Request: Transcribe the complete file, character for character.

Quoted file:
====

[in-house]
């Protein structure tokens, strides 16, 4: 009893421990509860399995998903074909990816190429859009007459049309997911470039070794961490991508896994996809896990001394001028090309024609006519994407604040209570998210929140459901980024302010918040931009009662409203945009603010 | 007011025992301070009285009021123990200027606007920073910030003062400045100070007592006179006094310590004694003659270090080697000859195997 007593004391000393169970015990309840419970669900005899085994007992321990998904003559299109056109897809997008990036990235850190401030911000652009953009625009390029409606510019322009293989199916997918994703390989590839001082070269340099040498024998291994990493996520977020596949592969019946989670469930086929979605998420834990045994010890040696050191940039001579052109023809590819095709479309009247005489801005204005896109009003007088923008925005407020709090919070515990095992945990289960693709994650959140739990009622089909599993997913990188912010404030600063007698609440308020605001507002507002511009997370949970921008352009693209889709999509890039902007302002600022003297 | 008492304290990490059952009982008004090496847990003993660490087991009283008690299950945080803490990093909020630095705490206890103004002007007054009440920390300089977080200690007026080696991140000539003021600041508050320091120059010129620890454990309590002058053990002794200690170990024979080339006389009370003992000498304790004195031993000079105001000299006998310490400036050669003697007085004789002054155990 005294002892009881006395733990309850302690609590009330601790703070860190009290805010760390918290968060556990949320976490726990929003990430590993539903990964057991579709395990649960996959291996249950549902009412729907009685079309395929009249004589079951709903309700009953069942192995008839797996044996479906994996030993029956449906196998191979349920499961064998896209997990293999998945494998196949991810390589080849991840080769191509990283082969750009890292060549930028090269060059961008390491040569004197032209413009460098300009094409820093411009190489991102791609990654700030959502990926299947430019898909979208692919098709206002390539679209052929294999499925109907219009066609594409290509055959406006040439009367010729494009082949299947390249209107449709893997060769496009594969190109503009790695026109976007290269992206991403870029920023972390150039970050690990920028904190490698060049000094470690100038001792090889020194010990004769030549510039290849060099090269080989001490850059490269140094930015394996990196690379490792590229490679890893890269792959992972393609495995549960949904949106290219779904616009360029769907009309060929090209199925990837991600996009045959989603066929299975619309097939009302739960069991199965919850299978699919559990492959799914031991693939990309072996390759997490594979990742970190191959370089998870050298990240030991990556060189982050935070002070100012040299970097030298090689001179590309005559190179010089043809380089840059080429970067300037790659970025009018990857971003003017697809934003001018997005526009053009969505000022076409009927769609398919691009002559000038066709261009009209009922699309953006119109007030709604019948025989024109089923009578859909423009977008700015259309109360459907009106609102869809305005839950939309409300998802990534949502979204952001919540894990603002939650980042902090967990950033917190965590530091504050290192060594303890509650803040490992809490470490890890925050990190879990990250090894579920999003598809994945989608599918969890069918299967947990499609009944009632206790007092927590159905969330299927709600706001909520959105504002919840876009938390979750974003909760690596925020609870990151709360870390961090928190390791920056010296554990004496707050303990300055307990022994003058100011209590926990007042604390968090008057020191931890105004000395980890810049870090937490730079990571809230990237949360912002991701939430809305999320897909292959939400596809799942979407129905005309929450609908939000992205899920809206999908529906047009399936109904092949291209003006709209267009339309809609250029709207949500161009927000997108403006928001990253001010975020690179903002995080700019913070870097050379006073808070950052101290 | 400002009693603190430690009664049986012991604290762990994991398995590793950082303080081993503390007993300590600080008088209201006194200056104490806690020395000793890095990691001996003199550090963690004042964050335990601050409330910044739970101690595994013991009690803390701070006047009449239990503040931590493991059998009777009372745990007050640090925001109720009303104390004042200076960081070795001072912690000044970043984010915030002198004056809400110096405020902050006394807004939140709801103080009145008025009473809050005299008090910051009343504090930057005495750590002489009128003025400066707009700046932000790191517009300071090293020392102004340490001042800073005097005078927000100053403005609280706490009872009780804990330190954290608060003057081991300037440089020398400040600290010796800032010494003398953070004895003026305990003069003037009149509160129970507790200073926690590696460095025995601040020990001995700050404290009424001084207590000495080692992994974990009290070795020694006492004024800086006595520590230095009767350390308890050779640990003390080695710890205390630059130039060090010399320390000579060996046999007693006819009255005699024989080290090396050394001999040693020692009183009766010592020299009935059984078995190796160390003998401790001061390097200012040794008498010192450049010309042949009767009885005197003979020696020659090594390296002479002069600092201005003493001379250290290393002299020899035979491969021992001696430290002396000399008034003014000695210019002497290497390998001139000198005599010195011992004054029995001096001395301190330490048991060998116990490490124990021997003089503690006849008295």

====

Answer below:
[in-house]
């Protein structure tokens, strides 16, 4: 009893421990509860399995998903074909990816190429859009007459049309997911470039070794961490991508896994996809896990001394001028090309024609006519994407604040209570998210929140459901980024302010918040931009009662409203945009603010 | 007011025992301070009285009021123990200027606007920073910030003062400045100070007592006179006094310590004694003659270090080697000859195997 007593004391000393169970015990309840419970669900005899085994007992321990998904003559299109056109897809997008990036990235850190401030911000652009953009625009390029409606510019322009293989199916997918994703390989590839001082070269340099040498024998291994990493996520977020596949592969019946989670469930086929979605998420834990045994010890040696050191940039001579052109023809590819095709479309009247005489801005204005896109009003007088923008925005407020709090919070515990095992945990289960693709994650959140739990009622089909599993997913990188912010404030600063007698609440308020605001507002507002511009997370949970921008352009693209889709999509890039902007302002600022003297 | 008492304290990490059952009982008004090496847990003993660490087991009283008690299950945080803490990093909020630095705490206890103004002007007054009440920390300089977080200690007026080696991140000539003021600041508050320091120059010129620890454990309590002058053990002794200690170990024979080339006389009370003992000498304790004195031993000079105001000299006998310490400036050669003697007085004789002054155990 005294002892009881006395733990309850302690609590009330601790703070860190009290805010760390918290968060556990949320976490726990929003990430590993539903990964057991579709395990649960996959291996249950549902009412729907009685079309395929009249004589079951709903309700009953069942192995008839797996044996479906994996030993029956449906196998191979349920499961064998896209997990293999998945494998196949991810390589080849991840080769191509990283082969750009890292060549930028090269060059961008390491040569004197032209413009460098300009094409820093411009190489991102791609990654700030959502990926299947430019898909979208692919098709206002390539679209052929294999499925109907219009066609594409290509055959406006040439009367010729494009082949299947390249209107449709893997060769496009594969190109503009790695026109976007290269992206991403870029920023972390150039970050690990920028904190490698060049000094470690100038001792090889020194010990004769030549510039290849060099090269080989001490850059490269140094930015394996990196690379490792590229490679890893890269792959992972393609495995549960949904949106290219779904616009360029769907009309060929090209199925990837991600996009045959989603066929299975619309097939009302739960069991199965919850299978699919559990492959799914031991693939990309072996390759997490594979990742970190191959370089998870050298990240030991990556060189982050935070002070100012040299970097030298090689001179590309005559190179010089043809380089840059080429970067300037790659970025009018990857971003003017697809934003001018997005526009053009969505000022076409009927769609398919691009002559000038066709261009009209009922699309953006119109007030709604019948025989024109089923009578859909423009977008700015259309109360459907009106609102869809305005839950939309409300998802990534949502979204952001919540894990603002939650980042902090967990950033917190965590530091504050290192060594303890509650803040490992809490470490890890925050990190879990990250090894579920999003598809994945989608599918969890069918299967947990499609009944009632206790007092927590159905969330299927709600706001909520959105504002919840876009938390979750974003909760690596925020609870990151709360870390961090928190390791920056010296554990004496707050303990300055307990022994003058100011209590926990007042604390968090008057020191931890105004000395980890810049870090937490730079990571809230990237949360912002991701939430809305999320897909292959939400596809799942979407129905005309929450609908939000992205899920809206999908529906047009399936109904092949291209003006709209267009339309809609250029709207949500161009927000997108403006928001990253001010975020690179903002995080700019913070870097050379006073808070950052101290 | 400002009693603190430690009664049986012991604290762990994991398995590793950082303080081993503390007993300590600080008088209201006194200056104490806690020395000793890095990691001996003199550090963690004042964050335990601050409330910044739970101690595994013991009690803390701070006047009449239990503040931590493991059998009777009372745990007050640090925001109720009303104390004042200076960081070795001072912690000044970043984010915030002198004056809400110096405020902050006394807004939140709801103080009145008025009473809050005299008090910051009343504090930057005495750590002489009128003025400066707009700046932000790191517009300071090293020392102004340490001042800073005097005078927000100053403005609280706490009872009780804990330190954290608060003057081991300037440089020398400040600290010796800032010494003398953070004895003026305990003069003037009149509160129970507790200073926690590696460095025995601040020990001995700050404290009424001084207590000495080692992994974990009290070795020694006492004024800086006595520590230095009767350390308890050779640990003390080695710890205390630059130039060090010399320390000579060996046999007693006819009255005699024989080290090396050394001999040693020692009183009766010592020299009935059984078995190796160390003998401790001061390097200012040794008498010192450049010309042949009767009885005197003979020696020659090594390296002479002069600092201005003493001379250290290393002299020899035979491969021992001696430290002396000399008034003014000695210019002497290497390998001139000198005599010195011992004054029995001096001395301190330490048991060998116990490490124990021997003089503690006849008295």